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Statistics is a mathematical science pertaining to the collection, analysis, interpretation or explanation, and presentation of data. It is applicable to a wide variety of academic disciplines, from the natural and social sciences to the humanities, government and business.
Statistical methods are used to summarize and describe a collection of data; this is called descriptive statistics. In addition, patterns in the data may be modeled in a way that accounts for randomness and uncertainty in the observations, and then used to draw inferences about the process or population being studied; this is called inferential statistics.
Statistics arose no later than the 18th century from the need of states to collect data on their people and economies, in order to administer them. The meaning broadened in the early 19th century to include the collection and analysis of data in general.
|A chimpanzee and a typewriter
The infinite monkey theorem states that a monkey hitting keys at random on a typewriter keyboard for an infinite amount of time will almost surely type a given text, such as the complete works of William Shakespeare.
In this context, "almost surely" is a mathematical term with a precise meaning, and the "monkey" is not an actual monkey; rather, it is a metaphor for an abstract device that produces a random sequence of letters ad infinitum. The theorem illustrates the perils of reasoning about infinity by imagining a vast but finite number, and vice versa. The probability of a monkey typing a given string of text exactly, as long as, for example, Shakespeare's Hamlet, is so tiny that, were the experiment conducted, the chance of it actually occurring during a span of time of the order of the age of the universe is minuscule but not zero.
In 2003, an experiment was performed with six Celebes Crested Macaques, but their literary contribution was five pages consisting largely of the letter 'S'.
William Sealy Gosset (1876–1937) is better known by his pen name Student and gave this name to Student's t-test and Student's t-distribution. He joined the Dublin brewery of Arthur Guinness & Son in 1899, where he applied his statistical knowledge both in the brewery and on the farm to the selection of the best yielding varieties of barley. Gosset's key 1908 papers addressed the brewer's concern with small samples. To prevent further disclosure of confidential information, Guinness prohibited its employees from publishing any papers regardless of the contained information, so Gosset used the pseudonym Student for his publications to avoid their detection by his employer.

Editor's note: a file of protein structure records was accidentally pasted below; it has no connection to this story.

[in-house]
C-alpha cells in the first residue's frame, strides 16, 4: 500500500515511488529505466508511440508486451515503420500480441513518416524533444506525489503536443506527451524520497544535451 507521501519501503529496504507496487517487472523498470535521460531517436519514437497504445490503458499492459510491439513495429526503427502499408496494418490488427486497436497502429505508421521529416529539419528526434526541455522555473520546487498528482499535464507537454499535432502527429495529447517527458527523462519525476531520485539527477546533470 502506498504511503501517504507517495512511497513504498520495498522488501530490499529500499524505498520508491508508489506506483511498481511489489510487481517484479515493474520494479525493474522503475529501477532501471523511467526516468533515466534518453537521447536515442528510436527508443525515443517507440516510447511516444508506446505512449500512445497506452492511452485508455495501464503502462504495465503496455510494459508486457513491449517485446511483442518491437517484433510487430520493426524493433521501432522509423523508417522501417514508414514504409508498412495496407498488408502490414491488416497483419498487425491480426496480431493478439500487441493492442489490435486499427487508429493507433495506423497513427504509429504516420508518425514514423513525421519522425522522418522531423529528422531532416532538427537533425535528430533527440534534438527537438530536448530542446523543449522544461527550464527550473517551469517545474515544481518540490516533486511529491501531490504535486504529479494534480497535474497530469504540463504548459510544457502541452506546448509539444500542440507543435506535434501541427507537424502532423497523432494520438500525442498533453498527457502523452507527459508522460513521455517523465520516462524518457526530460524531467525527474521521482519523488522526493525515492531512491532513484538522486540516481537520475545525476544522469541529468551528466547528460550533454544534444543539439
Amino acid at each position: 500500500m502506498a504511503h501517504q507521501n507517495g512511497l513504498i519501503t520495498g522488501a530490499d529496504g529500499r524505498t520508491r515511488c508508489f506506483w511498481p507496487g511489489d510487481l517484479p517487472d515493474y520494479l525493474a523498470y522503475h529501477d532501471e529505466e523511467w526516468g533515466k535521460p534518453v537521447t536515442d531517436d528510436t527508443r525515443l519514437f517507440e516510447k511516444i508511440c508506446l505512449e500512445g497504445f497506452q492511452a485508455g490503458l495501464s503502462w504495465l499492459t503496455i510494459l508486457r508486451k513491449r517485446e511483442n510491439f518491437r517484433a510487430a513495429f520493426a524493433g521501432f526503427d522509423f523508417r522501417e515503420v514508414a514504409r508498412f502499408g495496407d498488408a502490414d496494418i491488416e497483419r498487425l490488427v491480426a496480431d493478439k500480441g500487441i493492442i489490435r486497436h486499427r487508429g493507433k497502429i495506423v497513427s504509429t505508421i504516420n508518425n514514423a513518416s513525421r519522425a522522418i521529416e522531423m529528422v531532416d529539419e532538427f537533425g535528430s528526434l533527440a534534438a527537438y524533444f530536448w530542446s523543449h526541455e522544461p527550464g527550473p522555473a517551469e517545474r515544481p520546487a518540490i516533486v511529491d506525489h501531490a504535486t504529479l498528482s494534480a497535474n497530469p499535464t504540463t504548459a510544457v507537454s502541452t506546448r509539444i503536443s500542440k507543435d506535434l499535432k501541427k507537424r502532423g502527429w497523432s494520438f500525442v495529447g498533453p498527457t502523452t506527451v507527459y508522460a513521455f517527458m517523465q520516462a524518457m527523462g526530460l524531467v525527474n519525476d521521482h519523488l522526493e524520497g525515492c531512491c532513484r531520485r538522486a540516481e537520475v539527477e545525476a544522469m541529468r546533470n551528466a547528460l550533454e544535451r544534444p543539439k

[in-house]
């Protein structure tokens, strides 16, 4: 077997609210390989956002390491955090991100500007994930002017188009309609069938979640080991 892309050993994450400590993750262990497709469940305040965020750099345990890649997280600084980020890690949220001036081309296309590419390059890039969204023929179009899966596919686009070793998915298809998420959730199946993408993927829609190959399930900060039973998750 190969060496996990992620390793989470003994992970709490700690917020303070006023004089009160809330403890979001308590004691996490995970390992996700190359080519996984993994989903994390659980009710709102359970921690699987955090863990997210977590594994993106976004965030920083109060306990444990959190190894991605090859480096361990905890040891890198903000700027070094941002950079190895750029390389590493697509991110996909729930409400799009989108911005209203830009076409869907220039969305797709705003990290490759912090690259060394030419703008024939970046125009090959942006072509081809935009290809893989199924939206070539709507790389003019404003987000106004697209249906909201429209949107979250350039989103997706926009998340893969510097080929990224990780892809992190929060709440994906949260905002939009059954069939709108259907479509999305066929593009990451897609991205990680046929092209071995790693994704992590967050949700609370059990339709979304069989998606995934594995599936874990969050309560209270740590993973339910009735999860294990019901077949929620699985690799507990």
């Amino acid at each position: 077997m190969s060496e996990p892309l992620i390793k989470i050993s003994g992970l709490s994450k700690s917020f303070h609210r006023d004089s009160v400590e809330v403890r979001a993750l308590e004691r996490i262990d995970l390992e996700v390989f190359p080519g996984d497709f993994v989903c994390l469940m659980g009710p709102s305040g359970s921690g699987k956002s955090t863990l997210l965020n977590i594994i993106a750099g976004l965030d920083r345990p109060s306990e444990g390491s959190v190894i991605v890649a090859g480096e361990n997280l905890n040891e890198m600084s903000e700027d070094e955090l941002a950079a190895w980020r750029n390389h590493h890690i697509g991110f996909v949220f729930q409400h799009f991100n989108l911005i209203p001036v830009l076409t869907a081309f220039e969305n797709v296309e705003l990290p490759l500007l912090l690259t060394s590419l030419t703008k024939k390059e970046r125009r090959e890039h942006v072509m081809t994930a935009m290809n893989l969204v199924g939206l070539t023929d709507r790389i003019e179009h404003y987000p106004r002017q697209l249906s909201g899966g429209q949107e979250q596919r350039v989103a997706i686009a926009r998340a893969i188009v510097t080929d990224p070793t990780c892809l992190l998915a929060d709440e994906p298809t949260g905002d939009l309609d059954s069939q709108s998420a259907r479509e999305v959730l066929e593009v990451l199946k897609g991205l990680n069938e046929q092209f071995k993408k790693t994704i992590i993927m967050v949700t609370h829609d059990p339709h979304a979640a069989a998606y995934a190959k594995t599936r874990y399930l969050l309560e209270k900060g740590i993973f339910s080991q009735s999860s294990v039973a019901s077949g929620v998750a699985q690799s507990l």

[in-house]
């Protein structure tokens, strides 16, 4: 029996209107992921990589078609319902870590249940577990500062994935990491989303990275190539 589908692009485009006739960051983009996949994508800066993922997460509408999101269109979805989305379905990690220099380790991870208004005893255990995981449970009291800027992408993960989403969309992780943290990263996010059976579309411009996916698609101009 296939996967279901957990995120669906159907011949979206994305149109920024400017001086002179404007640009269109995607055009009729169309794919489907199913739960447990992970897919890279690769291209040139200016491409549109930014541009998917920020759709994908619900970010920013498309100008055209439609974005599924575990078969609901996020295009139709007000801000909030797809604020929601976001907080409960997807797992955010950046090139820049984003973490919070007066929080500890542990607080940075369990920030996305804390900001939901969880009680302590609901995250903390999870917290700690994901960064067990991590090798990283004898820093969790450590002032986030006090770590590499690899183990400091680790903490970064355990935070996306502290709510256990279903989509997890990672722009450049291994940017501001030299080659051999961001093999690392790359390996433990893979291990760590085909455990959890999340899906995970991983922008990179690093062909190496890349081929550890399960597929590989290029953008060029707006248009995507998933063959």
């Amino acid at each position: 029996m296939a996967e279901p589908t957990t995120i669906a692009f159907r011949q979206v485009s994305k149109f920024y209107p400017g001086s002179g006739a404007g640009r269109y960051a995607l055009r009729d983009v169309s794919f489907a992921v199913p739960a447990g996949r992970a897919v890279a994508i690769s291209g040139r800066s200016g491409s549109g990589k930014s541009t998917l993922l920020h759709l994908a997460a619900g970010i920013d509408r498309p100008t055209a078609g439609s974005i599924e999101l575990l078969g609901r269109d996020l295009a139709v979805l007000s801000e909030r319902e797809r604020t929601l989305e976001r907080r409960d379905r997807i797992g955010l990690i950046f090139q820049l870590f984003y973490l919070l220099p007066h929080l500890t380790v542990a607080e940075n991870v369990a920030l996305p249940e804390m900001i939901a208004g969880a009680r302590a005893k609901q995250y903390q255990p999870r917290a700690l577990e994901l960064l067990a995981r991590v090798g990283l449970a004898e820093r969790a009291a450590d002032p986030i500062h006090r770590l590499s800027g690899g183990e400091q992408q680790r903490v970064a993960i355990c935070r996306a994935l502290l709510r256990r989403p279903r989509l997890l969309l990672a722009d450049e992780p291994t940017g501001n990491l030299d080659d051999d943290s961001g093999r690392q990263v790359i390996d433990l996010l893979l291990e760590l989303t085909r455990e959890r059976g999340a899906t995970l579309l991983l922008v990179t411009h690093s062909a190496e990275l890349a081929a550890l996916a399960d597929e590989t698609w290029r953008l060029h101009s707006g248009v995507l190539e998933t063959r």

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Simpson's paradox for continuous data: a positive trend appears for two separate groups (blue and red), a negative trend (black, dashed) appears when the data are combined.
Did you know?
- ... that Alec Gallup, co-chairman of The Gallup Organization and the son of founder George Gallup, was described as someone who could "smell out a bad question or an unreasonable interpretation of data"?
- ... that the convergence of the iterative proportional fitting method for estimating the cell values of a contingency table was re-proved using differential geometry?
- ... that statistical properties dictated by Benford's Law are used in auditing of financial accounts as one means of detecting fraud?
- ... that Henry Mann's 1949 book, Analysis and design of experiments, filled mathematical gaps in the statistical writings of Ronald A. Fisher?
- ... that Gustav Elfving invented the optimal design of experiments, and so minimized the cost of a cartographic survey, while trapped in his tent in storm-ridden Greenland?
- ... that in 2009, Revolution Analytics named Norman H. Nie, one of the original SPSS developers, as their new CEO?
- ... that proper design of a sampling frame can be crucial in statistical research?
- ... that least-squares spectral analysis is a method for estimating a frequency spectrum, based on a least squares fit between data and trigonometric functions?
- ... that the Holtsmark distribution was proposed in 1919 as a model for the gravitational field of stars?
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